The Daily Messenger from Canandaigua, New York on January 12, 1948 · Page 1
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The Daily Messenger from Canandaigua, New York · Page 1

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Monday, January 12, 1948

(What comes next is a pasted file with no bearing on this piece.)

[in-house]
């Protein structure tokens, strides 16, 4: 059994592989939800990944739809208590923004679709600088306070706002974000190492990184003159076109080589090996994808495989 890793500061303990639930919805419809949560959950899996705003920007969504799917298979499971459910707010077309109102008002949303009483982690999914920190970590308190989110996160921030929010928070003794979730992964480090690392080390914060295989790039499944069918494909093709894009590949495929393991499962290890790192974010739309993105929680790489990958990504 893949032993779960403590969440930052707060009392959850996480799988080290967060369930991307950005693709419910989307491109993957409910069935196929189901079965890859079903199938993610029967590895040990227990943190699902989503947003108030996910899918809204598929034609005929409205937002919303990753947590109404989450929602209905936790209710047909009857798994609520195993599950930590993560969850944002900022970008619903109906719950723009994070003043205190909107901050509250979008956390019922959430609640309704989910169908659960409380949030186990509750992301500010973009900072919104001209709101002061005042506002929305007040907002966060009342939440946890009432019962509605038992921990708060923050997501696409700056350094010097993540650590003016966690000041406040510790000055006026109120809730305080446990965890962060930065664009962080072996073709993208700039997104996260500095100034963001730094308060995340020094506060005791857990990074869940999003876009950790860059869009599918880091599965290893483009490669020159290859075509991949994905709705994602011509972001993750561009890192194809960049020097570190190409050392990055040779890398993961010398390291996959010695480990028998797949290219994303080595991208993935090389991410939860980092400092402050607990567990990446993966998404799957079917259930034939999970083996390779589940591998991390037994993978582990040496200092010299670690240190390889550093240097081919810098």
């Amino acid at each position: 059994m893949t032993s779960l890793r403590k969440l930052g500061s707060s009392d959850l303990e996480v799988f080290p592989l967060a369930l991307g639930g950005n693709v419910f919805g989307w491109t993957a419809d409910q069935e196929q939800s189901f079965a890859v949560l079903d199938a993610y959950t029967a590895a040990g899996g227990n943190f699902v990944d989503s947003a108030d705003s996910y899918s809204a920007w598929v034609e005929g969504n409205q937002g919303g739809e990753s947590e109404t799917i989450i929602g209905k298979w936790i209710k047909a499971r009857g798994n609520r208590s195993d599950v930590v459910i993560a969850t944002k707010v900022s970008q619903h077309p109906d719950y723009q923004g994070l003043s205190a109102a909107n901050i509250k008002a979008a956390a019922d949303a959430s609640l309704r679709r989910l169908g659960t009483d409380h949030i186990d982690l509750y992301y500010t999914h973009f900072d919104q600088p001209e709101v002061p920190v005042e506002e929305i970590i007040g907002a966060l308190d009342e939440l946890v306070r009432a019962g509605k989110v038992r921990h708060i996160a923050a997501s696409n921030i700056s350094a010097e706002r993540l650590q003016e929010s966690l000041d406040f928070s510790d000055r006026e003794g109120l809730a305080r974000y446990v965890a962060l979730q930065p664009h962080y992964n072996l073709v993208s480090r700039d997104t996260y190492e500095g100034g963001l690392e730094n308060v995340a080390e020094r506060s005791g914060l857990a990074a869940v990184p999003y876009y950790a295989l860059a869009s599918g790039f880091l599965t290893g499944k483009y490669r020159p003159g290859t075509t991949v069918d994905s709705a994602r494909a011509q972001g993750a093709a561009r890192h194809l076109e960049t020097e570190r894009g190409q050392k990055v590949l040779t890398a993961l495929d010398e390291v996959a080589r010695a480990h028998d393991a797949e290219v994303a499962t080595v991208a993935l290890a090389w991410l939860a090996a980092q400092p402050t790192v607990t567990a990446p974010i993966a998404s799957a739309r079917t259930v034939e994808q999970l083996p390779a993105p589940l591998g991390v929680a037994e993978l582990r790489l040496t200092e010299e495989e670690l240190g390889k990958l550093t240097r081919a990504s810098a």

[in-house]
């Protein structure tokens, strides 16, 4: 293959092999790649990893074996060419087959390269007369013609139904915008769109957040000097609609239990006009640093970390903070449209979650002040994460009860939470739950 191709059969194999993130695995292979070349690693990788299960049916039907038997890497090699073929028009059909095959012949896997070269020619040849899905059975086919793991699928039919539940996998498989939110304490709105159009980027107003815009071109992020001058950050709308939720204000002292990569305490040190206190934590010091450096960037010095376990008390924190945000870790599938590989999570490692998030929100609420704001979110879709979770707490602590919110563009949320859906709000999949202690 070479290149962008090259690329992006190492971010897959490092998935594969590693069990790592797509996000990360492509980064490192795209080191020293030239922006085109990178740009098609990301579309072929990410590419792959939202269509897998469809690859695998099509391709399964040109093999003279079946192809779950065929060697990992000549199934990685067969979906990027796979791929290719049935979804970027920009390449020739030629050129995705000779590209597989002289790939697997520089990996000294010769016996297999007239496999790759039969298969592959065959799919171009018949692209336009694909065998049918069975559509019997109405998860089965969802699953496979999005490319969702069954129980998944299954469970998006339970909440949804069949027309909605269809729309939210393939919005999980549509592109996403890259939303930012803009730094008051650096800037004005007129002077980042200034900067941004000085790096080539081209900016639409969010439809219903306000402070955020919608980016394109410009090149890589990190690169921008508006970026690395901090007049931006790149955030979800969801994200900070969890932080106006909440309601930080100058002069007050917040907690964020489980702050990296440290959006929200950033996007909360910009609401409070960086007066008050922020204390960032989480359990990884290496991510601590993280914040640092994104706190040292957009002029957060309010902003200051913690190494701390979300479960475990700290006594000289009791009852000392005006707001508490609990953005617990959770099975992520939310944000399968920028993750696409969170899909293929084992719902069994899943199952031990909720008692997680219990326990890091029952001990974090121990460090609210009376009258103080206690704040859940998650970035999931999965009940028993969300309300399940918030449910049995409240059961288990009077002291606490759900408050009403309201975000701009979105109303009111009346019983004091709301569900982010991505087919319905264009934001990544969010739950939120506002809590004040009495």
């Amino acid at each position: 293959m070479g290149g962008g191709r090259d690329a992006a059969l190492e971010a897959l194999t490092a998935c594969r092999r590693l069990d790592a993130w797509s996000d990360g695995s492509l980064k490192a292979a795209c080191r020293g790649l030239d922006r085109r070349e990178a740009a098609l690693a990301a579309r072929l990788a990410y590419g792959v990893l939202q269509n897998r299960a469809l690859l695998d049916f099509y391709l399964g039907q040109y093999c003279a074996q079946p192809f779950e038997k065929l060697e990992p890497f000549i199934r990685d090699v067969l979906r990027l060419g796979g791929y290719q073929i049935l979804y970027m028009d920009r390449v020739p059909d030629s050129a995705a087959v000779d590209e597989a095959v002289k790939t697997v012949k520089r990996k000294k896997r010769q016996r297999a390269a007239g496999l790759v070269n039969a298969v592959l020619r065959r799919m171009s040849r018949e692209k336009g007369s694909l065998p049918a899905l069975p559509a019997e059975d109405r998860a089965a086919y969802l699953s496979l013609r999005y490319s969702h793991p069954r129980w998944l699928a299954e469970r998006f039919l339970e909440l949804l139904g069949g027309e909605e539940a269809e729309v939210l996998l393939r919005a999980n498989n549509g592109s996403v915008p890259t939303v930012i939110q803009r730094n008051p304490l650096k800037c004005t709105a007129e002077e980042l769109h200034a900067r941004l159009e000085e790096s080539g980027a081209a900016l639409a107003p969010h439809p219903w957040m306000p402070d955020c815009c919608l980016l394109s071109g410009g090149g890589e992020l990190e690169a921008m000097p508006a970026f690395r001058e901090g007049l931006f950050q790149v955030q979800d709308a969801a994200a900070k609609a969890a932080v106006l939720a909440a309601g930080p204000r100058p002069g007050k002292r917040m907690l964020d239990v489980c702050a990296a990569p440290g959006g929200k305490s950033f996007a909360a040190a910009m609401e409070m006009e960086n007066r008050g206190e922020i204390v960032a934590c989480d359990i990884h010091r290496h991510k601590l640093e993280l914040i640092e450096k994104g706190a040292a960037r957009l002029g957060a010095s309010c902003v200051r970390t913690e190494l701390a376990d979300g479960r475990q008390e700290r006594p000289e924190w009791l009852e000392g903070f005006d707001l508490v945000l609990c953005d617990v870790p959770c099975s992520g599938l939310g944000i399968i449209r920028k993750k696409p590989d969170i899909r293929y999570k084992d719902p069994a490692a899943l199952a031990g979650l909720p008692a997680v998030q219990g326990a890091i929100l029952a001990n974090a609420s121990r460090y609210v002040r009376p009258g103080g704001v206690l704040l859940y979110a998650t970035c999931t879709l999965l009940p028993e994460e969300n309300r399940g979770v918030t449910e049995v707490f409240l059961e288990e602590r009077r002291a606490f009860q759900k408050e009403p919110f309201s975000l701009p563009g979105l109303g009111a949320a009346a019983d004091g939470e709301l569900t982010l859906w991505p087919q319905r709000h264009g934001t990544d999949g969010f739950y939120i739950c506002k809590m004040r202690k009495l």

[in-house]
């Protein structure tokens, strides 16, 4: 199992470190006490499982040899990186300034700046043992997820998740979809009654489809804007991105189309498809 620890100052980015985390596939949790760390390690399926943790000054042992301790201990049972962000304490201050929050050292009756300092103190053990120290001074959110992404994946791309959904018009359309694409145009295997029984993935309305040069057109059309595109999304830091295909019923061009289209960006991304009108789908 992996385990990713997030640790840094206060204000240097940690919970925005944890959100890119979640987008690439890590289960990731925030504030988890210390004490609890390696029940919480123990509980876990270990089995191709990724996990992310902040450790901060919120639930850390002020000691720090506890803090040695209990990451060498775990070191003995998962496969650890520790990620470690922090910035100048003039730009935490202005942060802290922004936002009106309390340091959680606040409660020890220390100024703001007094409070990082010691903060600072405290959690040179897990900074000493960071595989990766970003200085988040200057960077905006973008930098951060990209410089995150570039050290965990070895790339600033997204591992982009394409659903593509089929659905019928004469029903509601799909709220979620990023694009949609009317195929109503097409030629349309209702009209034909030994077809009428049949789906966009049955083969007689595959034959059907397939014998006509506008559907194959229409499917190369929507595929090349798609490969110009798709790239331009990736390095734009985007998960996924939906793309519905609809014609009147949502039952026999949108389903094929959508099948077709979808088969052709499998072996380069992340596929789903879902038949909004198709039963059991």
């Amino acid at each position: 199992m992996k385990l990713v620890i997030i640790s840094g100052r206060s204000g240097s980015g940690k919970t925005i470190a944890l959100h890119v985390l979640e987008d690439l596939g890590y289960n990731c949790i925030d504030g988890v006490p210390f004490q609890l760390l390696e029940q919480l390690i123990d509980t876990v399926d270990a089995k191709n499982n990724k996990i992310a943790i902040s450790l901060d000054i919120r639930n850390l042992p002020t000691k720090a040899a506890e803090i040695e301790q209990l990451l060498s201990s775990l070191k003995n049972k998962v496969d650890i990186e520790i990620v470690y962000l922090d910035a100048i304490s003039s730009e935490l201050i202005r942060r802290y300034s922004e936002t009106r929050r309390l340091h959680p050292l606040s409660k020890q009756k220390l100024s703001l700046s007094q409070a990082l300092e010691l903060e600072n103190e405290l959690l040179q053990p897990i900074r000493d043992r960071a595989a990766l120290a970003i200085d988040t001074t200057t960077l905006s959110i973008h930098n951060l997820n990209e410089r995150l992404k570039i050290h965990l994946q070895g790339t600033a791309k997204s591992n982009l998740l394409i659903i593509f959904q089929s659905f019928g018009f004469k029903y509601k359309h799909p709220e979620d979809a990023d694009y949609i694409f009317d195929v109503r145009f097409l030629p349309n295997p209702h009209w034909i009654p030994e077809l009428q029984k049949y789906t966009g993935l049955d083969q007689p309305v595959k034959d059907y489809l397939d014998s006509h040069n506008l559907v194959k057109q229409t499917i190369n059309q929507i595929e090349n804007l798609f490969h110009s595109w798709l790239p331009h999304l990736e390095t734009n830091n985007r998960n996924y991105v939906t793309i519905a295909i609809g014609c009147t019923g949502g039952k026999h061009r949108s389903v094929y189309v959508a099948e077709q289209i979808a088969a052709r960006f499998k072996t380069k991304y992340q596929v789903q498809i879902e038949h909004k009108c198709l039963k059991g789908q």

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OOTAMO'GAZEXTE""""' ' Founded 1791 ONTARIO REPOSITOBr Founded 1802 OANANDAJGUA MESftENGEB _ ' Founded 1MI- BEPOB1TORY MESSENGER Consolidated 186Z THE DAILY MESSENGER Founded 1»07~ Established in 1797. Vol. 151. No. 9 ONTARIOUCOUNTY CANANDAIGUA, N. Y., MONDAY, JANUARY 12, 1948 The Weather Snow squalls tonight and Tuesday; much colder. ·rat Single Copy, Five Cents Proposes $39.6 Coast Guard Searches Atlantic For Survivors Of Burning Ship finny Transport Catches on Fire Miles at Sea Crew of 4'5 and One (Passenger Abandons Ship En Route to Europe with Caskets NEW YORK, CS)--The army transport Joseph V. Connolly, which brought the first war dead back from Europe, caught fire early today and was abandoned by its crew of 45 and one passenger in winds of gale force about 900 miles east of New York. The ship was enroute to Antwerp with about 5,000 empty caskets aboard. The coast guard said the Liberty ship Morrison B. Waite reached the Connolly's last reported position shortly after 7 a.m. (EST) and was searching for the Connolly's lifeboats. Almost three hours later the coast guard said the Waite had not sighted either the lifeboats or any wreckage. The New York port of embarkation said earlier no injuries or deaths were reported among the Connolly's crew. The weather bureau said, however that winds of up to 40 miles an hour were reported in the area and that the area had been hit by showers. The first -call for help from the Connolly was' intercepted here at about 4:30 a.m. (EST). -The mes- :«tge bttiu uie *±i-uHi, f,.LID-gross ton ship was adrift and out of control as a resuiroTa'ffrT'which started in the engine room. The last report from the Connolly said the fire was spreading, but the full extent of damage was not known because the ship's radio went out of -commission before it was'abandoned, the coast guard said: The port of embarkation said the ship's-master was a Capt. Bostel- .man. The transport commander is Capt. Charles H. Collins of Camp Kilmer, N:J. TJie-army, coast guard and air force cooperated in directing rescue-efforts. In addition .to the Waite, the coast guard said the army transport General Callan, carrying dependents of service men, the freighter Josephine Lykes and the Coast Guard -cutter Tamaroa, were en roulc to the area of the f n o The U.S.S. Lioba and U S.S. Mercury also were ordered to proceed to assist and Kindley Field, Bermuda, was reported sending two B-17 flying fortresses and a B-29 superfortress to the area. The Connolly, which was built in 1945, brought 6,248 "war dead from Europe and Newfoundland to New- York last Oct. 26. It sailed from New York for Antwerp Jan. 8. The Waite, operated by U.S. lines, left Rouen, France, Dec. 31 for Hampton Roads, Va., and was Ready for Adventure Saved from the Gallows Socially-prominent Ted Dale (left) of Brjn Mawr, Pa., is the skipper and owner of the 72-foot auxiliary yaw], Comache. which he will sail to the Caribbean in search of adventure. With him are Mr. and Mrs. Guy Reynolds of Bermuda, who have signed on as crew members, at Cape Ma.\, X. J. (AP Uirephoto) I I due 'to arrive at her Jan. 14. ·destination The Royal Canadian air force search and rescue unit said it had cancelled a flight which had been prepared to keep watch on the ConhoHy T s lifeboats When the Waite was reported near the scene. Canadian public weather office officials said temperatures at the Connolly's reported position should be fairly moderate because it lies at the edge of the gulf stream. Spellman to Make Rochester Address Francis Cardinal Spellman, Archbishop of New York, will come to Rochester Jan. 27 to deliver a major address on Catholic education at the Eastman theater. His speech is e.vpected to sound the keynote for -the drive to be conducted throughout the Rochester Diocese from Feb. 12 to 23 to raise $1,047,236 for construction of a new St. John Fisher college. Cardinal Spellman is making his first official visit to Rochester at the invitation of Bishop James E.' Kearney who is serving as honor- arychairman of the "forthcoming campaign to erect xi diocesan college on"a 72-acre plot of land purchased by the Basilian Fathers at the intersection of East avenue and Fairport roads, on the southeastern outskirts of Rochester. Joseph J. Myler, general chairman of the St. John Fisher campaign, announced last night that thfe 'general public is invited to attend cefemonies at "the 'Eastman to hear Cardinal Spellman. Hailed as one of the leading figures in the .Catholic Church, Card- ina'l Spellman has a notable career ot service both at the^Vatican as! an attache to the secretary of state 1 and as a member of the American hierarchy. university v.ommiuees Drafting Final Report Democrats Join Mayors in Move For State flid [ Dewey Expected to Main- I 4-01V* jQ -f o »"» ft* A fV *!»-» r^ LL4.JL11. kJ L U. 11 U .LJL^tlJLltOl 'Further Help to Municipalities ALBANY, (.Pi ---The Democratic paity joined the state conference of ma\ois today m putting the heat on Governor Dewey's administration for more state aid to lo- ca'iues and broadening of the per- nusM\e local tax law Theie w e i e no signs, however, that Dewey intended to budge from his stand against granting further state aid to municipalities 01 from his insistence that the core of the local tax law be retained. The Republican-controlled legislature convening tonight for its fust woiKmg session of the new year, is expected to obey Dewey's dictum against more state aid, but a sizeable block of upstate Republicans in both houses is reported intent on amending the local tax law. Mayor's [Program The Mayors conference submitted (o Dewey and the legislature a progiam asking for: 1 "At least temporary" increase in per capita state aid to localities. 2. State assumption of "all the cost" of state mandated local ex- · n n v i r 3 , t , - - * 1 ~ -no *.4-;«1,l-,~l»- , V. rtr^Mol -tion. " - - -- -* 7 3. Widening of the local tax law to include all cities and Ullages j hon "a yea7go"and islo'p'eTcent and to give the localities auinor- oxer the amount approved by Con- I Gotimates this jear "are needed £01 * T hu itv lo levy other non-monertv DTO« fnr cnr-h TM nru ,r, ih'c. ^nr. the orderlv pvpniiinn rf th.c r,rr,_ ; tenals President Says Cost To Remain High Until World Crisis Solved Four-Fifths of Expenses 'Represents Aftermath of World War II and Efforts to Prevent World Wai- Hi; Eleven Billion Asked for National Defense; Repeats Tax 'Proposal THE BUDGET AT A OL.-iNCE FOR YEAR ENDING JUNE 30 1948 , 1949 ! n en m o S45 210 000 000 $44,477 000 000 Outgo 37,728,000,000 39,669 050 000 ^ u i p l u - 7.'82,000,000 4,S08,000'000 Year-end debt ^50 900. 000,000 246 °00 000 000 Joseph Henry Maish, 17, of Vancouver, Wash., looks up gratefully at the Rev. Arvid Ohrnell (left), prison chaplain at Walla Walla, Wash., after receiving word one hour before he was to have been-hanged at Washington State Prison that Gov. Mon C. Wallgren had commuted his sentence to 99 years life imprisonment. lUuish stabbed a high school girl, LaDonna To.scas to death at Vancouver a year ago. In center is Deputy Warden P- A. Kelly of the prison. (AP Wirephofo) WASHINGTON, .P -- Pi esident Tuiman fired an unprecedented peacetime budget of $39,669,000, 000 at Congress today to meet "the realities of our existing international and domestic lequire- ments" during the 1949 fiscal year beginning July 1. He told the hostile Republican ALBANY, UP) -- Broad outlines of a plan for a state university system that will take 25 yeais to Cliiton Springs Veterans Among 1st to Get Bonus complete were being hammeied out today by he Young commission. The 30-rnember body, headed by Owen D Young, scheduled a daylong session to draft a final report for submission to Governor Dewey and the legislature Young intimated that appaient disagieemenl between Republican legislative leaders and educators' Of the first 850 New York state I on tne commission as to the form President Asks Record Budget For Waterways Officials Study Legality of Holy Land Aims Deals I ASBURY PARK, N. J.. GB -Spurred by the demands of two congressmen for an explanation of Congress nearly four-fifths of the spending estimate represents the aftermath of World War II and efforts to head off World War HI. Although it exceeds by $2,000, 000,000 his budget request for ttik current year, jVIr. Truman declared its preparation was governed by "rigid standards of operating economy" in the government. "The plain fact is," he'said'in his accompanying message, "that our budget must remain high until we have met our international responsibilities and can see the way- clear to a peaceful and prosperous w orld " Costs of War and Peace In an obvious reference to the hoped-for effect of foreign aid-in curbing the spread of Communism, Mr. Truman said: "Should failure of these programs result in a further exten- i esfine and seized in a two-state WASHINGTON, (/R-- President Truman recommended to Congress today a record $663,219,000 budget JALi. t»4»4.*., » » l^j £ l ~ ^ j ^ ^ i -- . This is well over twice the president's 5291.000,000 recommenda- includes $395,940,000 for geneial I rou ". d "P federal officials today ri ---- 3 ____ *. ___ i " ! Si 11m An lAcrol a orient c rtf f ha 1 Tin flood control. have to reexamine our security position and take whatever-steps might be necessary under the cu- cumstances." __ r^J^TTM-TM^--declared that 79 gress last year "pro^ea^- j *£ « £«* ~^~ j J^ST'Sr^r'SiS^S Orderly Execution celaratfon j studied legal aspects of the tran- j sactions. ,,_ i The Jewish agency for Palestine I saia o\ er me weeKena uon. or tne v/aterways pro- i ""·*"--- ·. and added that the increased i ^ antl j y of e . ifnc- -f^jc? - nr-iv "o-w^ « ^ ^ j « j f... * i nursuHv, snci imposts mitted. levy other non-pi operty besides those now pei- gress for such work m the current fiscal year, ending June 30. Congress last year voted $413,Rebate to cities and villages 553,525. of one-half the state collected i The president recommended that motor vehicle and gasoline taxes, on the basis of registry and mile- bonus checks issued to veterans of World Wai II the only two destined for Ontauo countv were addressed o iwo Clifton -Springs v e t e i a n s of ovcisoas son ice The chocks fm to Haiold Robert Wells. 10 Hibbard street, and to Jack Clifton Huffman, of 5 Foster si i eel, m Clifton Springs. Huffman, who is now employer! and extent of a state university program solved probably could be re- Republican Plan The GOP leaders and of hoi hmiilv placed nicmbeis of the Dewej ctclministialion iia\e pio- poscd ci plan that calls for: 1 Taking ovci Syiacusr unj- and r o n v c i ' m ^ i t ii'to A - ," u "" u '' "" u us """· im i )J "- ve(l state university in the Foid gaiage, at ( h a t village. J ., was discharged f i o m the U. S G " Army as a PPC, a f t e r h a v i n g been hospitalized foi 10 months m England and this country as the result of wounds i c r e i v e d in combat with the Fiist I n f a n t i v division in France. lie was among those ,iid lo piivate medical schools foi expansion of facilities. 3 Establishment of state-aided but locally i n i t i a t e d lwo-eiu comm u n i t y minor colleges. 4. An increase in the numbci of to make and suivive the D-Day j state, scholarships for use at pri- landings on the Normandy coast His length of .service was two eai a Also in the European theater was Wells, who was stationed with the Armj's air foices in England, serving as a slock clerk. Serving a total of two years and nine months, he had pieviously had flight training before being transferred to the clerk's position in the air forces stock dh ision Wells is now working at the Papec plant in Shoits\illc. \ a t e colleges and u m v e i s i t i e s The research staff of t h e Young ion na^ iJiopoafJ state- supported medical, dental, nursing and graduate schools, junior colleges, including more two-term terminal vocational institutions and a reduction of state teacher colleges from 11 to six and the making of the i educed number more efficient. Tho piogram wa- utgecl as a s u b s t i t u t e for the Dewey administration plan. age The Democrats followed through w i t h an announcement in the names of their legislative leaders, Senator Elmer F. Quinn and As- semblvman Irvvin Sleingut, that they would: 1. Pi ess for passage of a constitutional amendment to prohibit the state from mandating local expenditures unless it provides the num^y to finance these expendi- t u r e - . 2. As an m l e i i m .stop, uige en- a c t m e n t of i measuie undei v hicn the state would assume immediately the entire cost of state-manrlat- ed teacher salary inci eases. 3. Move for repeal of a provision of i he 1917 lax law w h i c h permits counties In impose nuisance taxes only for educational pin poses and ipquiics t h e counties to turn over the funds to t h e i r school districts. Erie count v, t h e only one that has imposed n tax under the law, would be exempt. "But no wjJrl slielcfi of Hie imagination can flip permissive coun- tv. tax law, as it pertains lo educational costs, be considered a meliiuu itv v. niui mandated additional educational costs can be paid." $471,440,000 be made available for flood control and $191,267,000 for rivers and harbors in the year beginning next July 1. Last vear's appropriation included 5298,322,825 for flood control and 5116,718,700 for rivers and haibors. The $471,440,000 recommended the orderly execution of this pro- crr-^Tn " ;ives found here stated that the ma- were "legally procured to gram. await legitimate shipment." He said that "almost all of the ! The two Congressmen demanded expenditures will be lequired to i that the War Assets administration carry forward projects under i a n d the war department explain " way j v v h v the armv suiplus explosives The waterways budget pjesenl- being sold "at a time like ' The stale department had I baiined shipments of arms and mu- e v l o u s " e a r Snit,ons to the m,ddle east since v t h r t was the result of an economy i £ ee 5 program ordered by the president " armv "comcosition C" President Asks TREASURY REPORT WASHINGTON, (/Pi--The position of the treasury Jan. 8 Receipts, $159,621,034,58: expenditures. $121,039,568.99; balance $2, 495. 921.14273; total debt, S256 536,9.31.634.18: increase over previous dav S23.694.4S7 59 Parking Dobbin at a Meter Support Levels WASHINGTON, /Tv -- Picsidenl Truman called today for a reduction in t h e levels at w h i c h i h o government suppoiti l a r m puces but leconimenrted larsei subsidies to rebuild boil worn t h i n by intensive wartime fc bureau said, there will remain a backlog of 57.38,500,000 in authorized rivers and harbors projects · *,,,and 52,366,300,000 in authonxed flood control programs. St. Lawrence Seawa.v 67 tons were recovered from a three-truck shipment at Sauger- Y The WAA impounded 61 tons at the Army's Seneca Ordnance depot, Romulus, N Y , from which the entire lot had been pur- In addition to these authorised ! chased, projects, _51,700,000,000 in water- i Jewish leaders claimed the pur- way projects have oeen recom- j chase was legal and necessary. The mended by aimy engineers, mclud- \Tewish agency declared in " New 'York that it had "the responsibilities of a state about to be born" and it "must protect the lives and homes of the 700,000 men, women and children of Palestine" In his budget mg the St Lawience seaway and powei development, winch have not been authorizd by co-ngres.s. The budget statement noted that aftr 1949 the largest volume of expenditures for ferieial con- Hie chief [sliuction projects will be for com- executive said tho government, pol- j pleling larger river basin pro- icy of suppoi t i n g 1 a i m puces, st ait- ' grams, and added some of these ed on a broad scale to encouiage developments will take f i v e 01 si.x large w at time o u t p u t , should be years to finish. such a u t h o i i l y expiiea for many products. He said support levels should be reduced lest the\ encourage overproduction of particular commodities which "sometimes can oecui undei conditions of full employment " The president aKed Confess to appiopriate about 51,093.000,000 i b j M i o n ) in new funds and borrow- i n g authority to finance agriculture department activities, some of which have no direct connection w i t h farming. This was 570,000,000 more than congress provided this fiscal year. The proposed increase in farm subsidies would not become available until 1949 crop year Congress aheadj* ha» appropriated 5150 000 000 for the 1948 soil program. After leaving his snowbound car at home during a snowstorm, Arthur Provencher hitches his horse (o n pariiinfj meter (Inrinp a shopping trip lo Mnnrhcstrr, N. II, (AP Wircphoto) Former Clifton Minister Dies SHERWOOD, N.Y.. /Pi - Funeral services for the Rev. Harry Slubbs, rrlitod Mclhoriist minister who di^fi ycstprrtay, v \ i l l b»- held Wed- n^srljiy. HP studied -il Auburn theological sominary and seivcd pasloiales in .\",v Kop, Ktllo^villc, y t c i l i n ^ , Trunidnsburp, Clifton Springs, Marccllus. Camillus, McOraw and Skaneatele.s. Ho was a native of Kittiminstcr. England. The Rev. Mr. Slubbs was elected to serve for three years as pastor of the Clifton Springs Methodist church, from 1926 to 1929. Less t h a n six months ago ho callefl on many of his friends in t h e community during the last of frequent visits to the mendalions include $500,000 for alteration of bridges over navigable waters, duplicating a similar appropriation for the current \ear. Over and above these sums" the budget suggests an additional 59,000,000 for flood control, to be used bj the department of agri- cultuie for preliminary surveys of watersheds and for* emergency measures Col. Robeit R Judson,commander of the Seneca Ordnance depot, stated today that the sale had been made on a "pick-up" basis through the New York war surplus office °rcl a c.i-v!pT- office ^pmte'red at the depot. The shipment was sent from the depot in three trucks, each cairying approximately a 35,000-ton explosive load. The shipment comprised demolition blocks weighing about two and one-quarter pounds apiece known as Army "Composition C ' which Col. Judson said contain some cyclonite. A total of 177,770 blocks co'mpnsed 1 the total shipment, he said Demand for Single Administrator For Hid Plan Repeated by Marshall WASHINGTON. 0?) -- Secretary of State Marshall told House members today a "business like" administration of the proposed European aid program is important, and the way to get it is to put it under a single individual- Marshall testified before the House foreign affairs committee where considerable sentiment has developed for an eight-member administrative board. Those backing this idea say it would mean a "business like" administralion. Both President Truman and Secretary Marshall want a single administrator wfto would he respon- Mble to the secretary of state on matters of foreign policy. As he did when testifying before the senate foreign relations commitlee last week, Marshall urged that congress authorize a European aid program adequate to provide "genuine recovery." He said "the time for relief programs is past," and added: "Tf wo do not move out to meet Hie problem in Europe today if will certainly- come to us here in the Uniled States under condi- tions far more unfavorable to us." The administration is asking congress to authorize a four-year program of aid for Europe's economic recovery and to vote 56,800, 000,000 for the first 15 months of the program. The amount of later spending would be up to the congresses of the future. Some influential Republicans are talking of cutting the 56,800,000, 000 figure In half. The senate foreign n-lations committee fired questions at Mai- shall for nearly four hours after Me read a 5,otHi-wonl statement last week. And m even sharper oross-pxaminalion was in prosprot today, over ooUi the management issue and what Marshall deseubed as he "precision" estimate of ?6, 800.000.000 needed to run the program during its first 13 months. Rep. Vorys (R-Ohio), a member of the House group, told a reporter that while the whole issue is in the advance "talking stage," Republican -leaders in the House have mentioned $3,000,000,000 as a possible substitute figure. Marshall's of war, the effects of war, and" our efforts to pre\-ent a future war." In tins class he listed ,the_ two biggest items in his budget: $11,000,000,000 for national -defense, 28 percent of the total and $279,000.000 higher than this year- 57,000,000,000 for foreign and other mtei national affairs, -18 per cent of the total and up 51,500, 000,000. , He injected a note of optimism, however, with an estimate that "under existing tax laws" federal- revenues will yield a record- breaking surplus of 57,472.000.000 this year and another of §4,808, 000,000 in the following 12 months if Congress adopts his fiscal plan. To Scale Down Debt Mr Truman insisted the government should use all excess over spending to scale down the $256, 000000.000 public debt. To do this and still leave room for the S40-per-person tax cut he suggested last week, the President reiterated his call for a $3,200,000, 000 hike in corporation taxes.' The new budget is based ,on the assumption that Congress will accept a vanety of other projects outlined in Mr Truman's state of the union message which GOP leaders denounced as "Santa" Claus" bidding for votes He ticked off his main spending proposals for next year as lollovvs: National defense -- 511,000,000, 000 to maintain the air force, army and nivy gf 'Vprrefit strength" and to'gi'e a S400,00ft 000 start to a proposed universal (compulsory) military training program. International affairs -- 87,000, 000,000, including 54,000,000,000 for the Marshall plan of aid to Europe, 5440,000,000 for "other" proposed aid and 51.250,000,000 for army- provided relief in occupied areas. Veterans programs ~ S6.100.000, 000, a decline of 5756.000,000 from this year Interest on the public debt--S5, 250,000,000, 132 per cent of tho total and 550,000,000 more than this ear. Social Welfare Social welfare, health and fecur- ity--52,000,000,000. 5 per cent of the total ancj .$70,000,000 more than this year. This would include increased aid to dependent children and the blind and initial administrative costs of the proposed health insurance program. The medical care benefits would be self-financing through a one-half of one per cent tax on payroll 1 ;, begining next January 1. Tax refunds--$1,990,000,000, «P 5640,000,000 Natural resources 51,600,000. 000. up 5117,000,000. Atomic energy development '\ouW get *% 000,000, a S20t,00n,000 boost; flood control 5440.000,000, a S13S;000,OOfl Micieasp, and reclamation 000.000, up 585,000,000. Transportation and communirn- tion--51,600,000,000, or 4.1 prr cent of the total and $83,000,000 more than this year. Biggest item: $478,000,000 for highways; $321, 000,000 to cover a deficit in postal operations; $211,000,000 for ; airport-building and improenjcntj «lr navigation aids and. research; $222,000,000 to the maritime cornContinued: on page six-